- There is a tendency to talk about the music of Tobias Freund, a studio engineer who has twiddled knobs for everyone from Milli Vanilli to Marcel Dettmann, purely in terms of sound quality. Like his last album, Leaning Over Backwards, A Series of Shocks is rich and spatially ambitious. The low-end (a dark, bubbling mass of tuned kicks and bass undulations), compresses your chest with physical force. Up top, claps, hi-hats and burbling synths levitate in mid-air or spiral off into the starry ether. This is big techno: widescreen and 3D, clean and pure.
That signature sound—"A certain roughness combined with audiophile accuracy," Freund told Beatport last year – is so monumental it makes even rudimentary tracks (the brooding "Fast Null," the trippy "Heartbeat"), sound unreasonably exciting. Its sheer scale, however, is ultimately less important than its close, idiosyncratic detail. That is what makes Freund's music satisfying at home and likely to make your heart burst on the dance floor. On that front, the martial "Ya Po," with its endless, ecstatic arps, is a ready-made Berghain classic.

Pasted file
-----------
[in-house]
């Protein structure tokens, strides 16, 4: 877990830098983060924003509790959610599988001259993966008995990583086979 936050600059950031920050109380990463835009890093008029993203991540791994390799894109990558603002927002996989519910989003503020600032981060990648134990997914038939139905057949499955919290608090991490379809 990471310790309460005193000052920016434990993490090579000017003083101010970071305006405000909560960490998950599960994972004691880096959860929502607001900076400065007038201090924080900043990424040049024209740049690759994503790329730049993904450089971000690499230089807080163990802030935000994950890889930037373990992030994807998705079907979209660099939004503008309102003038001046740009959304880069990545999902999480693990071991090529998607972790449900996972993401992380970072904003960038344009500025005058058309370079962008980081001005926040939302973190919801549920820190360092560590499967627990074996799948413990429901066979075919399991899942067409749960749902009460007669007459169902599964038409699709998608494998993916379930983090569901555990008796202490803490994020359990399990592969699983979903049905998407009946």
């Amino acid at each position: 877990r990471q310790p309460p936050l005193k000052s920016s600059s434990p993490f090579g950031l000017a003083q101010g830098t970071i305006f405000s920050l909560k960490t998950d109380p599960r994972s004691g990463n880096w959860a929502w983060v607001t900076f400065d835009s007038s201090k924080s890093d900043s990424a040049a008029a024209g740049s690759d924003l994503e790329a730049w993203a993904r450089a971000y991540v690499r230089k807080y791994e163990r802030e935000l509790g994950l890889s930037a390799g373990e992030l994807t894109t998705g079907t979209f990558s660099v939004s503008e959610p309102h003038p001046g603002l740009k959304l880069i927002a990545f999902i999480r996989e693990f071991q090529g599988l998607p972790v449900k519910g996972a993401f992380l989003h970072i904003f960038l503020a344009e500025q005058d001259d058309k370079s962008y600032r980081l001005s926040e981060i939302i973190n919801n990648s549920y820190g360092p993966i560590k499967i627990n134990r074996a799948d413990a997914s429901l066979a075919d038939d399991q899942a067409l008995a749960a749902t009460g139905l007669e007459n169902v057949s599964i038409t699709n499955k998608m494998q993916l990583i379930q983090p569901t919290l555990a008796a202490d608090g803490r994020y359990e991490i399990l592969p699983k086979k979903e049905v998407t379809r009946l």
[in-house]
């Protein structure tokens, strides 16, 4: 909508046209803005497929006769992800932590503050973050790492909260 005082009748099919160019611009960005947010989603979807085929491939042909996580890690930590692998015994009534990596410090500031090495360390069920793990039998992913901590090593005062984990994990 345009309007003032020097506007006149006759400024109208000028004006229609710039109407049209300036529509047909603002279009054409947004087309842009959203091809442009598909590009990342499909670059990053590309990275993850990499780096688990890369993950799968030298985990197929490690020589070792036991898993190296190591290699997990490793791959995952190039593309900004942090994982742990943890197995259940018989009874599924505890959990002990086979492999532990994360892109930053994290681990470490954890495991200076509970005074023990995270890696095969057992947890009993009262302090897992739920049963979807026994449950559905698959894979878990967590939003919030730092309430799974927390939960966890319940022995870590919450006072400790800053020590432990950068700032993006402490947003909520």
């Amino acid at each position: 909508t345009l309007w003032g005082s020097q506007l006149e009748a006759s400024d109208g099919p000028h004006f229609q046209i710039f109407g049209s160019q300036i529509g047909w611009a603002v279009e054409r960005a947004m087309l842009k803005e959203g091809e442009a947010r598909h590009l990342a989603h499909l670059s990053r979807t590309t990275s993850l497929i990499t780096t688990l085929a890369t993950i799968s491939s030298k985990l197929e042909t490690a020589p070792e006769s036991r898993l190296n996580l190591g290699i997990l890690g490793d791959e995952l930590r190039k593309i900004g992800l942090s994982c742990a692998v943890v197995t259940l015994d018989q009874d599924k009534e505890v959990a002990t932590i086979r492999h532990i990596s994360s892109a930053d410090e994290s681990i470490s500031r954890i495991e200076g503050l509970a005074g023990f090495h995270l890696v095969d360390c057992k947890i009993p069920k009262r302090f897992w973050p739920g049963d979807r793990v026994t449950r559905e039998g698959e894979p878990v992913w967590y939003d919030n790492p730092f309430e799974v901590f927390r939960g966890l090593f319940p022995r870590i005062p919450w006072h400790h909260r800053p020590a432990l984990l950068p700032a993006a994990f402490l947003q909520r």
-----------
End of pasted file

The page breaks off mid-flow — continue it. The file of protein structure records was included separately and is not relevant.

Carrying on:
The foregrounding of twinkly, arpeggiated synth lines is more pronounced than on Leaning Over Backwards (check the gorgeous "He Said" or the Tangerine Dream-esque "Entire," a collaboration with nsi. partner Max Loderbauer), but otherwise it's business as unusual for Freund, who spends the album embedding his traditional techno with quirky details. The rock drums that drive the twisted leftfield funk of "If" are one obvious example. The terrific "Instant"—a simple, squelchy acid track—is lifted by delicate bleeps and ripples, and the kind of clipped, disembodied vocal sample that Freund often uses, brilliantly, to layer-in texture, atmosphere and rhythmic urgency. That's Freund for you: a supreme techno stylist.
01. Entire (CD only)
05. Ya Po
06. The Scheme Of Things
07. He Said
08. Cursor Item Only (CD only)
10. Fast Null